Peter Pressman, MD

With the advent of molecular biology and such techniques as RNA gene sequencing, quantitative polymerase chain reaction, metagenomic analysis of the infant gut microbiome, and short-chain fatty acid (SCFA) analysis have provided an “ecological perspective” in a new frontier of human biology. This frontier is the human gut microbiome. We are now in a position to explore how changes in its composition may result in, or predict disease.

The distal gastrointestinal tract has recently been recognized as an ecosystem in which the genome of trillions of microbes collectively known as the microbiome reside. An ensemble of interactions between the host and these microbial inhabitants is occurring and exerting a significant multidimensional impact on the interacting partners. Metabolic reconstructions of a “core” microbiome reveal activity for several functional categories, including those involved in transcription and translation. Sequences from 18 representative fecal microbiomes also demonstrated activity in amino acid metabolism, carbohydrate and lipid metabolism, metabolism of cofactors and vitamins, energy metabolism, membrane transport, and cellular processes and signaling protein families.

The expression “microbiome” is said to have been originated by Joshua Lederberg in whose estimation the gut microbes ought to be included in the concept of the human genome as a function of their profound influence on human physiology. A core microbiome contains genes important for life. Massive microbial gene sequences related to carbohydrate and amino acid metabolism revealed strains of Bacteroides and Firmicutes that regulate secretion systems and membrane transport.

The uptake and fermentation of otherwise indigestible carbohydrates into SCFAs is seen as a contribution to the obese phenotype in both mice and humans. SCFAs also act as ligands for G-protein coupled receptors that ultimately mediate expression of peptide YY (known to inhibit food intake and gut motility). A variety of other metabolic intermediates suggest a role of SCFAs in the pathogenesis of obesity, and additional microbiome factors regulate fatty acid uptake and its oxidation. Moreover, the Bacteroides to Firmicutes ratio appears to reflect vulnerability of the host to obesity.

It is tempting to speculate that gut microbiome factors may explain such clinical conundrums as the lifelong battle with obesity in patients who restrict caloric intake and exercise regularly. And consider the spectrum of sometimes crippling symptoms in those with Irritable Bowel Disease who receive little or no relief despite our armamentarium of antibiotics, anti-dysmotility agents, and probiotics.

The empiric relationship between gut bacteria (their metabolites, their interaction with peptide hormones produced in the bowel) and with neurochemistry/ neurotransmitter systems is a reality, albeit terribly complex. Nonetheless, the indicative applications of the wide-ranging clinical importance of the microbiome remain unexplored.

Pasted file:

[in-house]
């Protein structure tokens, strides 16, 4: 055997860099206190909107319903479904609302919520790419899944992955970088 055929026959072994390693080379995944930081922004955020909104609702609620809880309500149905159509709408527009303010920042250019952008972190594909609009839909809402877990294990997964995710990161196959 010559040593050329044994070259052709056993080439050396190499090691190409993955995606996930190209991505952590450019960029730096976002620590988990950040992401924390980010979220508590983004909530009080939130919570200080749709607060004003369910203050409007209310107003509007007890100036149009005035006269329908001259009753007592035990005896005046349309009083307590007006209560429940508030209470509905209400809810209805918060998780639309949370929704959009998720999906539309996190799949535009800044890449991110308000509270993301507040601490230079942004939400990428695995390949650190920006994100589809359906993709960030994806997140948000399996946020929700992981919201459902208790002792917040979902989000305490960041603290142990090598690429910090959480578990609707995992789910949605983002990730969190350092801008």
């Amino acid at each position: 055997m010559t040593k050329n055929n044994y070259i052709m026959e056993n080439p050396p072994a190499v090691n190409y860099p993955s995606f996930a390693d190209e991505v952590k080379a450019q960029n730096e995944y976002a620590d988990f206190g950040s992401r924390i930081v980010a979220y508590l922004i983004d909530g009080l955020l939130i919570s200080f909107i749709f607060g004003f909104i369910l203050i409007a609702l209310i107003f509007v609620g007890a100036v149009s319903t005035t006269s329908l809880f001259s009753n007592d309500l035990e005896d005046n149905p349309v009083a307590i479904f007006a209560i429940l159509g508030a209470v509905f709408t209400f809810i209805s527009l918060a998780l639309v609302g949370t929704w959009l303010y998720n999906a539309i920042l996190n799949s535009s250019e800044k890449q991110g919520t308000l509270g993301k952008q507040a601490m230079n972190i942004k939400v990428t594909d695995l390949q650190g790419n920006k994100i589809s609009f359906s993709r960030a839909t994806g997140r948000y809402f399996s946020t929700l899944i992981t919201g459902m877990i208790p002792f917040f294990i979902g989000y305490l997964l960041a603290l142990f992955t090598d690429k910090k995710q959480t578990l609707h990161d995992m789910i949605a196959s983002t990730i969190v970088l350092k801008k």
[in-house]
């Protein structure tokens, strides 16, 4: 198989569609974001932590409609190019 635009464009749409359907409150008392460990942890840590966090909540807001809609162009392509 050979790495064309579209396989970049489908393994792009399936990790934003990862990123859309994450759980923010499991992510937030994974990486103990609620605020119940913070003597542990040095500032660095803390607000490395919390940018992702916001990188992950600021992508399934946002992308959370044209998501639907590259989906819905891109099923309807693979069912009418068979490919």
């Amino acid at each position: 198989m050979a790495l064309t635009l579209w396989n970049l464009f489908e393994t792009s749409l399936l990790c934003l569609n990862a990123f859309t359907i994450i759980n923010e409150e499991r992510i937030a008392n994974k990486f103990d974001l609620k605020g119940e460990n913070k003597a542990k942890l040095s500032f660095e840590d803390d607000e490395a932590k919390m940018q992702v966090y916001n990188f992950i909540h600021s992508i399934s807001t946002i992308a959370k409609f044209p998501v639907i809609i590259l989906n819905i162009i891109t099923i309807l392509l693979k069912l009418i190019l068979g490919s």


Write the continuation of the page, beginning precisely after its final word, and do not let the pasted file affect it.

Work in the last decade suggests that gut microbiota can contribute to excess host adiposity. Conversely, this microbiota may protect against the development of type I diabetes, lower the threshold for inflammatory bowel disease, and reduce the risk of metabolic syndrome.

A recent longitudinal study of infants assessed serial fecal specimens along with a diary of health status and diet. Analysis of more than 300,000 16S rRNA genes revealed the diversity of the microbiome over time. It appears that shifts in the microbiome once thought to be chaotic are in fact closely associated with life events. These shifts in microbial metabolite pools co-varied with shifts in the relative abundances of taxonomic groups. Thus, it is no surprise that the microbiota is increasingly suggested as a target for therapeutic intervention for several chronic diseases. Imagine the identification of particular dietary constituents that may serve to sustain health-promoting microbiota, stable and resilient to disturbance in the face of particular vulnerabilities or life stressors.

Changes in the gut microbiome induced by antibiotics, dietary change, nutritional supplements, and illness may prove to be important observations, paving the way for the medical nutrition interventions noted above. More importantly, future medical nutrition research and food product development will reflect the exquisite sensitivity of the distal gut and its microbiome in delineating and explaining syndromes and constellations of symptoms that have thus far been termed idiopathic or “functional” in nature. Microbial profiling may further provide insights into specific disease vulnerabilities and help us target dietary and medical interventions. Finally, based upon our experience in developing countries, including war-torn regions where malnutrition and diarrheal illness are rampant killers, it may be critical for us to consider the value of profiling modal microbiota toward the provision of interventions that may help us to promote stability and a chance at life. 

Peter Pressman, M.D.,
Contributing Editor
CDR, Medical Corps, U.S. Navy, Director Expeditionary Medicine, Task Force for Business & Stability Operations 
[email protected]

Roger Clemens, Dr.P.H.,
Contributing Editor
Chief Scientific Officer, ETHorn, La Mirada, Calif.
[email protected]

About the Author

Peter Pressman, MD
Director, The Daedalus Foundation
[email protected]

In This Article

  1. Food, Health and Nutrition